Descriptors Overview

Descriptors are created by API calls and identify resources.

Descriptor data

A descriptor is a relatively small block of data that fully describes an object to the GPU, in a GPU specific opaque format. There are many different types of descriptors: Shader Resource Views (SRVs), Unordered Access Views (UAVs), Constant Buffer Views (CBVs) and Samplers are a few examples.

Descriptors are of varying size, typically 32 to 64 bytes for an SRV, UAV or CBV (depending on the GPU hardware), and are shown in this documentation as indivisible units, for example:

srv, cbv, uav, and sampler

Descriptors are created by API calls, and will include information such as the resource and mip-maps you want the descriptor to contain.

The driver does not track or hold references to descriptors, it is up to the app to ensure the correct descriptor type is in use, and that the information is current. There is one small exception to this; the driver does inspect render target bindings to ensure swap chains work correctly.

Object descriptors do not need to be freed or released. Drivers do not attach any allocations to the creation of a descriptor. A descriptor may, however, encode references to other allocations for which the application owns the lifetime. For instance, a descriptor for an SRV must contain the virtual address of the D3D resource (e.g. a texture) that the SRV refers to. It is the application's responsibility to make sure that it does not use an SRV descriptor when the underlying D3D resource it depends on has been destroyed or is being modified (such as being declared as nonresident).

The primary way to use descriptors is to place them in descriptor heaps, which are backing memory for descriptors.

Descriptor handles

A descriptor handle is the unique address of the descriptor. It is similar to a pointer, but is opaque as its implementation is hardware specific. The handle is unique across descriptor heaps, so, for example, an array of handles can reference descriptors in multiple heaps.

CPU handles are for immediate use, such as copying where both the source and destination need to be identified.

GPU handles are not for immediate use, they identify locations from a command list, for use at GPU execution time.

To create a descriptor handle for the start of a heap, after creating the descriptor heap itself, call one of the following methods:

These methods return the following structures:

As the size of the descriptors varies by hardware, to get the increment between each descriptor in a heap use:

It is safe to offset a starting location with a number of increments, to copy handles, and to pass handles into API calls. It is not safe to dereference a handle as if it was a valid CPU pointer, nor to analyze the bits within a handle.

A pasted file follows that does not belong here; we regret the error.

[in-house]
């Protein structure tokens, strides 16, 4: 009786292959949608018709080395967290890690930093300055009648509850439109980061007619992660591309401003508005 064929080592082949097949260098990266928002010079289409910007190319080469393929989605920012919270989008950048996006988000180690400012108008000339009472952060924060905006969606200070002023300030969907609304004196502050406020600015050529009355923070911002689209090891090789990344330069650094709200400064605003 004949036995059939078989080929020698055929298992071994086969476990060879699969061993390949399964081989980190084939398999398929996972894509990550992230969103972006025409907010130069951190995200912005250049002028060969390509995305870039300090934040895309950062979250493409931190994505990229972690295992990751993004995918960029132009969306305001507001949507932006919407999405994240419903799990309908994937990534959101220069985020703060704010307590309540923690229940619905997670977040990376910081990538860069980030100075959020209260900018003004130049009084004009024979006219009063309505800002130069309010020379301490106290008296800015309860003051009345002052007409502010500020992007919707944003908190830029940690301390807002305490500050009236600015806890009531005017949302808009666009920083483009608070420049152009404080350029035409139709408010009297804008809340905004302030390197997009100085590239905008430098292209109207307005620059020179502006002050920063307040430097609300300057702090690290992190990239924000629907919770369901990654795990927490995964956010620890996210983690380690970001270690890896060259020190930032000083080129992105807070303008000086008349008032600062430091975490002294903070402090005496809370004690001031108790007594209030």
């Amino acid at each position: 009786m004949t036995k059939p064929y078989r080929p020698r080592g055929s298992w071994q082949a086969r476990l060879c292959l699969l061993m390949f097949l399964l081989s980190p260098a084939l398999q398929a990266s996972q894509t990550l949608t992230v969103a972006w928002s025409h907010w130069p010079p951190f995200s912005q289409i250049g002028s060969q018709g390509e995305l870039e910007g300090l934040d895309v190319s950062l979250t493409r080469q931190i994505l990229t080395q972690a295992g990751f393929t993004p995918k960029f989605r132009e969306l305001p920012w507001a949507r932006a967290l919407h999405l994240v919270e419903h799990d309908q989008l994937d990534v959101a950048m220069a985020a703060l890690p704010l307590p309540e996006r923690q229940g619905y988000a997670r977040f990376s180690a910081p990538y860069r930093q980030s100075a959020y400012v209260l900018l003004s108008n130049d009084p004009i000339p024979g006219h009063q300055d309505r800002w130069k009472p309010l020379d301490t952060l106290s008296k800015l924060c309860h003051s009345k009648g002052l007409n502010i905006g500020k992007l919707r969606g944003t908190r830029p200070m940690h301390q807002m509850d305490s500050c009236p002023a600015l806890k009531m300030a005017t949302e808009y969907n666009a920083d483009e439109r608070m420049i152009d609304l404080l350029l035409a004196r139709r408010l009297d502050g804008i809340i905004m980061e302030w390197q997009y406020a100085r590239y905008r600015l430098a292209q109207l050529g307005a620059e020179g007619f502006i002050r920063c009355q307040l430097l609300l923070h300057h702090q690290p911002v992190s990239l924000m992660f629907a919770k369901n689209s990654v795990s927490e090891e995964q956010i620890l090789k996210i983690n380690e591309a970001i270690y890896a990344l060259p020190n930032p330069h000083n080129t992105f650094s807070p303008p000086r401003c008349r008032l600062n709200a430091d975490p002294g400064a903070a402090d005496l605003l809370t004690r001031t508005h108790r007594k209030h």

Some helper structures have been added, with initialization members, to make managing handles a little easier.

Null descriptors

When creating descriptors using API calls, applications pass NULL for the resource pointer in the descriptor definition to achieve the effect of nothing bound when accessed by a shader.

The rest of the descriptor must be populated as much as possible. For example, in the case of Shader Resource Views (SRVs), the descriptor can be used to distinguish the type of view it is (Texture1D, Texture2D, and so on). Numerical parameters in the view descriptor, such as the number of mipmaps, must all be set to values that are valid for a resource.

In many cases, there is a defined behavior for accessing an unbound resource, such as SRVs which return default values. Those will be honored when accessing a NULL descriptor as long as the type of shader access is compatible with the descriptor type. For example, if a shader expects a Texture2D SRV and accesses a NULL SRV defined as a Texture1D, the behavior is undefined and could result in device reset.

In summary, to create a null descriptor, pass null for the pResource parameter when creating the view with methods such as CreateShaderResourceView. For the view description parameter pDesc, set a configuration that would work if the resource was not null (otherwise a crash may occur on some hardware).

Root descriptors however, should not be set to null.

Default descriptors

To create a default descriptor for a particular view, pass in a valid pResource parameter to the create view method (such as CreateShaderResourceView) but pass in null for the pDesc parameter. For example, if the resource contained 14 mips, then the view would contain 14 mips. The default case covers the most obvious mapping of a resource to a view. This does require that the resource is allocated with a fully qualified format name (such as DXGI_FORMAT_R8G8B8A8_UNORM_SRGB rather than DXGI_FORMAT_R8G8B8A8_TYPELESS).